In many African countries there is limited data on the circulating HPV types causing anal, oral and cervical benign lesions, pre-cancerous and cancerous lesions. This is due to lack of expertise and capacity (resources) to detect and genotype HPV. What is more important is the collapsed or non-exciting cervical cancer screening programs and the lack of baseline epidemiological data on the circulating HPV types in most of the African countries. These have led to the establishment of the HPV and STIs training centre for Africa through funding from the VLIR UOS North South Africa Cooperation programme.
The HPV and STIs Training Centre for Africa was established and launched at SMU in 2015 and it is housed at the Department of Virological Pathology. The mandate of centre is to train scientists, cytotechnologists, cytotechnicians and clinicians and pathologist. To perform HPV testing and genotyping and cytology from all the studies in project 4 of VLIR-IUC, from other private or public institutions and international partner countries within the WAKA Network and also from the neighbouring universities in need of these services. The centre has received PANTHER system (Pictured) as a donation from Hologic (Ilex SA) and ThinPrep T5000 cytology system (Separation Scientific) through the assistance of Prof Bogers who led the negotiations and discussions with Hologic.
The PANTHER System is a fully automated system that integrated nucleic acid testing system that fully automates all steps necessary to perform the APTIMA assays from sample processing through amplification, detection, and data reduction. Hologic’s Aptima HPV mRNA based assay is a nucleic acid amplified test that detects 14 high-risk strains of HPV associated with cervical cancer and precancerous lesions. It is a clinically proven diagnostic tool that helps healthcare providers more accurately assess a patient’s risk of developing cervical cancer. ThinPrep T5000 system delivers a fully automated processing option for ThinPrep non-gynaecology or UroCyte samples. Utilizing the ThinPrep slide preparation technology the ThinPrep 5000 system processes up to 20 samples per batch. ThinPrep 5000 is a true walk-away processor, significantly reducing the hands-on time required to process specimens.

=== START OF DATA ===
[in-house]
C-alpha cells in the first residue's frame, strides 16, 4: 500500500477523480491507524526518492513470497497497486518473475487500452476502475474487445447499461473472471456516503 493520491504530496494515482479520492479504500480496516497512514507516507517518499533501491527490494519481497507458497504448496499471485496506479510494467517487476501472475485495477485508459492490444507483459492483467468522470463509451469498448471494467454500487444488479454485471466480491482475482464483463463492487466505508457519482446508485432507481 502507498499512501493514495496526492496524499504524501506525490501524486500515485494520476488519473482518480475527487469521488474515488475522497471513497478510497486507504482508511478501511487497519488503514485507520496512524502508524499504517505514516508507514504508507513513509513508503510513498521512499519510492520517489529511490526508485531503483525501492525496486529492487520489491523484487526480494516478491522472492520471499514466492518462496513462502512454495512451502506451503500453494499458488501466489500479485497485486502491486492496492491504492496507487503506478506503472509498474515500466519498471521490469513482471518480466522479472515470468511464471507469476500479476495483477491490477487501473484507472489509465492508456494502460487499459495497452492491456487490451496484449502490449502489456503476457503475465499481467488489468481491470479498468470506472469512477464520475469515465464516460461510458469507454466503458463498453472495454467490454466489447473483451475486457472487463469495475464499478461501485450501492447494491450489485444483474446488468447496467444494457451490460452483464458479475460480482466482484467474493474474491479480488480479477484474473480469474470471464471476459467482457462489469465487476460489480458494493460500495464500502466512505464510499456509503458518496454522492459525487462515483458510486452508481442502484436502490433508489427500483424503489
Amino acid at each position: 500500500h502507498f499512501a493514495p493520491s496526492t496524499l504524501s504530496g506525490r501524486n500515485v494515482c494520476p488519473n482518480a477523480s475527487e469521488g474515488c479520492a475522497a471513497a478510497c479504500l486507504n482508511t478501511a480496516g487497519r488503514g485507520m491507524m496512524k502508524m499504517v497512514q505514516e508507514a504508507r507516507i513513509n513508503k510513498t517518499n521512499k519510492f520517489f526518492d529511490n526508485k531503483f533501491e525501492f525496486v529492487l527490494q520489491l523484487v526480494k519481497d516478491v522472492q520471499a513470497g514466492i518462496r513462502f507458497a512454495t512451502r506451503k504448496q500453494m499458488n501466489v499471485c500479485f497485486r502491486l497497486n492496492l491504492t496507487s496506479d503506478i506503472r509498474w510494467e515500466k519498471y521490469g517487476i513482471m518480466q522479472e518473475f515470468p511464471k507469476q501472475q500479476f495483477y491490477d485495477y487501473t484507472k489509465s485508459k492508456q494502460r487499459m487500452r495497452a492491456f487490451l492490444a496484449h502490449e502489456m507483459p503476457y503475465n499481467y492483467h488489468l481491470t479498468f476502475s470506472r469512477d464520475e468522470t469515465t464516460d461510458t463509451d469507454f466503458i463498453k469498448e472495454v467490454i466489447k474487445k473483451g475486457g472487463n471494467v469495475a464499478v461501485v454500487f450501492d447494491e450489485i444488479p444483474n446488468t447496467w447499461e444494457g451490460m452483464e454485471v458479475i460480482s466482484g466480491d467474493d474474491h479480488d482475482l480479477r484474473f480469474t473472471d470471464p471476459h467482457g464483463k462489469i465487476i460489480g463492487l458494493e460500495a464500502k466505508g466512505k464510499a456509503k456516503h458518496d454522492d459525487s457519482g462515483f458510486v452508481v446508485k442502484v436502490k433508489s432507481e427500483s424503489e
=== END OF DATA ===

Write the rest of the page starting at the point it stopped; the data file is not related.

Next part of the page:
This test is not yet rolled out into the national program for cervical cancer screening in South Africa however it has been showed to be more sensitive than the present screening method (Pap Test). VLIR_UIC funded the procurement of a BioPlex MagPix Multiplex Luminex system costing R600 000 from Bio-rad. This multiplex technology is highly sensitive and based on fluorescent bead technology, and allows simultaneous detection of nucleic acids against up to 50 different HPV types in single reaction volume. For this project collaboration with Dr. Massimo Tomassino from the IARC/WHO (Lyon, France) was set up.
Setting up this centre is a continuous process and it is possible through the support of WAKA HPV AFRICA network, VLIR-UOS North South South Cooperation Programme, VLIR-IUC, Hologic (Ilex and Separation Scientific), and Department of Virology, Department of Microbiology and Department of Anatomical Pathology and most importantly Sefako Makgatho Health Sciences University management.
Currently within VLIR projects we are conducting in MeCru clinic in collaboration with other Departments, we are investigating HPV infection and other STIs in man who have sex with men from North West regions. Recruitment of participants have started and cytology together with HPV testing has been performed on the samples collected thus far. Multicenter study also under VLIR-IUC SMU projects is also underway. The study is based on self-collection of samples and Doctor taken liquid based cytology to compare cytology and HPV infection in these two different samples from participants from Ga-Dikgale in Polokwane and from three clinics in DGMAH under Gynecology and Obstetrics Department.
Dr Lebelo (Head of the HPV and STIs Training centre for Africa) co-lead a project called North South South VLIR-UOS which involves other African countries working on HPV and cervical cancer research and Prof SG Selabe is the WAKA South African coordinator. The mandate of this program is to share information on the cervical cancer screening, HPV testing and genotyping and to assist with writing of proposals, reports and manuscripts in the human papillomavirus research field in these African countries. At the moment we have performed cytology on liquid based cytology on 1000 samples and performed HPV genotyping in 250 of these samples from Democratic Republic of Congo. We have also performed cytology and HPV genotyping on 300 samples from Burundi. We have started a PhD project that investigates HPV infection in the oropharyngeal cavity and also comparing with cytology and oral clinical examination. Thus far over 100 patients have been recruited and 3 samples collected by oral brush and oral rinse